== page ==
I've been contributing to this site for a few years now. If you've stuck with Cracked since 2013, there's a good chance that you've probably read a dumb-dumb thing that I've had to say about Batman, Pikachu, or Jurassic Park. And for the most part, those articles came from a single dork in his 20s and then later a married dork in his 20s. Look through some of my old columns and it probably seeps through every sentence. "BUT WHAT YOU DON'T UNDERSTAND IS THAT THE SECOND ACT OF THE DARK KNIGHT RISES IS ACTUALLY A METAPHOR FOR CHRISTOPHER NOLAN'S CAREER" or whatever reeks of a dude whose closest exposure to children is watching the final scene in 2001: A Space Odyssey.
But y'all, things have changed. Last year, I had a son, and he's awesome. You go your whole life thinking that you'll never have kids because you're a weird creative type who can barely remember to wash his socks and has deep-rooted opinions on the works of William Faulkner and then you're blessed with one, and you know what? Screw younger Daniel. Last weekend, I put some anime openings on TV, and my little boy waved his arms around and danced to them. It was the best.
One thing has changed, though. As someone who's filtered most of his life through pop culture, I no longer relate to the people I figured I'd spend my whole life relating to. Like when you start a new sitcom, see the dorky trope they wheel out into the streets of New York City and think, "Oh, that character is supposed to be me. I guess I'll relate to some of his arcs." I'm no longer that guy. Instead, I'm that guy six seasons later when he's moved out of his old apartment and is now dealing with marriage stuff and a mortgage and babies. Whatever squabbles I had about Green Lantern are still there, but for the most part, my laugh track comes from me saying, "Yeah, I got some sleep last night. Ya know, between the crying the pooping ... BUT THE KID SLEPT JUST FINE."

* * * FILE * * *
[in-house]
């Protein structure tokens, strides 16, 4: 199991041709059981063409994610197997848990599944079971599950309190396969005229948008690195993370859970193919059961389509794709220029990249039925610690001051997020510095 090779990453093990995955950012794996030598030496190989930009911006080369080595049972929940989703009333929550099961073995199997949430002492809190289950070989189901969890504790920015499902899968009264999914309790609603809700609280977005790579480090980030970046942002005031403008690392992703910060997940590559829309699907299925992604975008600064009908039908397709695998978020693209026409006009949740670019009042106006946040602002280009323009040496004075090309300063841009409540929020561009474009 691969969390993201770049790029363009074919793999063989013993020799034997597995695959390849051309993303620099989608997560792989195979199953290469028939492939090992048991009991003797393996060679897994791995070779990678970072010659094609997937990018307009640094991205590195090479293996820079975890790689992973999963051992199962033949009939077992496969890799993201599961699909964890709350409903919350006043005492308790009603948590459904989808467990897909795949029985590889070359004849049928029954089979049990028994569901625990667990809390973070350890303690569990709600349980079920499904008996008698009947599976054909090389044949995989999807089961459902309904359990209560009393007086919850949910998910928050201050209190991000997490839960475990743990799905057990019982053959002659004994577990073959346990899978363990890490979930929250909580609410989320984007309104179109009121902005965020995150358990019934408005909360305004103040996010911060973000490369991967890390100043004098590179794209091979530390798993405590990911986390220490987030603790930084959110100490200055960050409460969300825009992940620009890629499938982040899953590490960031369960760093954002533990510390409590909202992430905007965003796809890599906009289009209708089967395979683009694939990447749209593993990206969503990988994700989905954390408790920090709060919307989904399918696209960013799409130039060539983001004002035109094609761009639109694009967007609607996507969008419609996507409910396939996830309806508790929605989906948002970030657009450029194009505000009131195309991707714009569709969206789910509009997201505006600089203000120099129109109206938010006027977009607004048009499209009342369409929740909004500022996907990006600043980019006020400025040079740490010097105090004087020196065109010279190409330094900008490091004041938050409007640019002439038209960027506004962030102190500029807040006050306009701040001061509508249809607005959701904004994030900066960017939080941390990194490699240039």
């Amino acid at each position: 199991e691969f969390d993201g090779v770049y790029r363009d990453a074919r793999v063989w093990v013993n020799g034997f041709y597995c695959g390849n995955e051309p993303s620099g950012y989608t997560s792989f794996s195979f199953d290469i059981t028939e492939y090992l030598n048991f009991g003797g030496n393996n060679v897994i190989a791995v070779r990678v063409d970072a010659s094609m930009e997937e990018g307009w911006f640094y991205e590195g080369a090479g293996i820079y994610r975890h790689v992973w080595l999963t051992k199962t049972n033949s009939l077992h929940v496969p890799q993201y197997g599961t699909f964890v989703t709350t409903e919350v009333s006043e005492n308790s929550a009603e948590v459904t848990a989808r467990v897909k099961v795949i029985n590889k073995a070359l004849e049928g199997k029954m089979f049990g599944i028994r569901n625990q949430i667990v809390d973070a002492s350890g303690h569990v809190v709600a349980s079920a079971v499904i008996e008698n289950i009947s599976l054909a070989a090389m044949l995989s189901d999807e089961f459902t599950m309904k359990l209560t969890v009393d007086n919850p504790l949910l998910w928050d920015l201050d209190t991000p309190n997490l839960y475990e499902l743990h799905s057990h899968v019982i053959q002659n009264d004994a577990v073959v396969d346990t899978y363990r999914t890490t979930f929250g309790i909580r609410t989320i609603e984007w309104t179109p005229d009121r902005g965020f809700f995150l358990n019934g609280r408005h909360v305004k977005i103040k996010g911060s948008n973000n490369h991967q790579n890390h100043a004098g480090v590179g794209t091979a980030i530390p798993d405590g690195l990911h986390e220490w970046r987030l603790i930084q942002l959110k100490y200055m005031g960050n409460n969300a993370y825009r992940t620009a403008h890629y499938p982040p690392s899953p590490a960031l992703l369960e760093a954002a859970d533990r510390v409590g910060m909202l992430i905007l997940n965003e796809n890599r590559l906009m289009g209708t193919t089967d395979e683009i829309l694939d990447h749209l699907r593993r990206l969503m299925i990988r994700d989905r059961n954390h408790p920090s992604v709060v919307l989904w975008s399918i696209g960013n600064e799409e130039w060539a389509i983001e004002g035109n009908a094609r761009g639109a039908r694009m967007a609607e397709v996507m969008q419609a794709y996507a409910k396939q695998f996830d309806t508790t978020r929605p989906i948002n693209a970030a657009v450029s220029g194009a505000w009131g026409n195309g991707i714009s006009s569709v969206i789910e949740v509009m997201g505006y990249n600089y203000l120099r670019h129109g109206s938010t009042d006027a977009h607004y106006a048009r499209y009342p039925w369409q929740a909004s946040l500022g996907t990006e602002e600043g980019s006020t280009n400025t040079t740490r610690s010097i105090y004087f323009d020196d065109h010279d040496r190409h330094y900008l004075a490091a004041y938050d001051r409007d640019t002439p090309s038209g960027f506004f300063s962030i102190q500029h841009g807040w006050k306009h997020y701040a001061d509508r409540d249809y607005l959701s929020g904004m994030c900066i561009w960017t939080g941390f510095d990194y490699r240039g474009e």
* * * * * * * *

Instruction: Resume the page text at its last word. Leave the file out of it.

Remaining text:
I mean, I can still relate to the struggles of the younger lead characters. One of the beautiful things about fictional dudes like Peter Parker is that what they experience is universal. Worried about money? Feeling insecure? Thinking that the responsibilities that you carry might be too much? There's no "Must be under 30 Years to ride" sign on the cover of an issue of Spider-Man.
But now, whenever I watch Spider-Man and I see Peter fumble through every interaction known to man, I get it because I'm clumsy and terrible too. But when Uncle Ben (Not a Dad, but definitely a father figure) is telling him how much power he has and how he looks at Peter with so much love and endearment? I can't help but relate to it in a way that I never have before. I want my son to be a good person, to take care of others, to be kind and helpful and honest. And I want to be the kind of role model and father that better facilitates that.
Anyway, I look forward to this continuing until all of my pop culture takes are filtered through fatherhood. So keep your eyes out for my essays about how being a Dad gave me a new perspective on the plight of Digimon and how you need to have a child if you want to truly understand Inception. I am a Dad now. I do Dad things. It is the only way.
Daniel is a writer for the internet. You can follow him on Twitter!
Top Image: Warner Bros.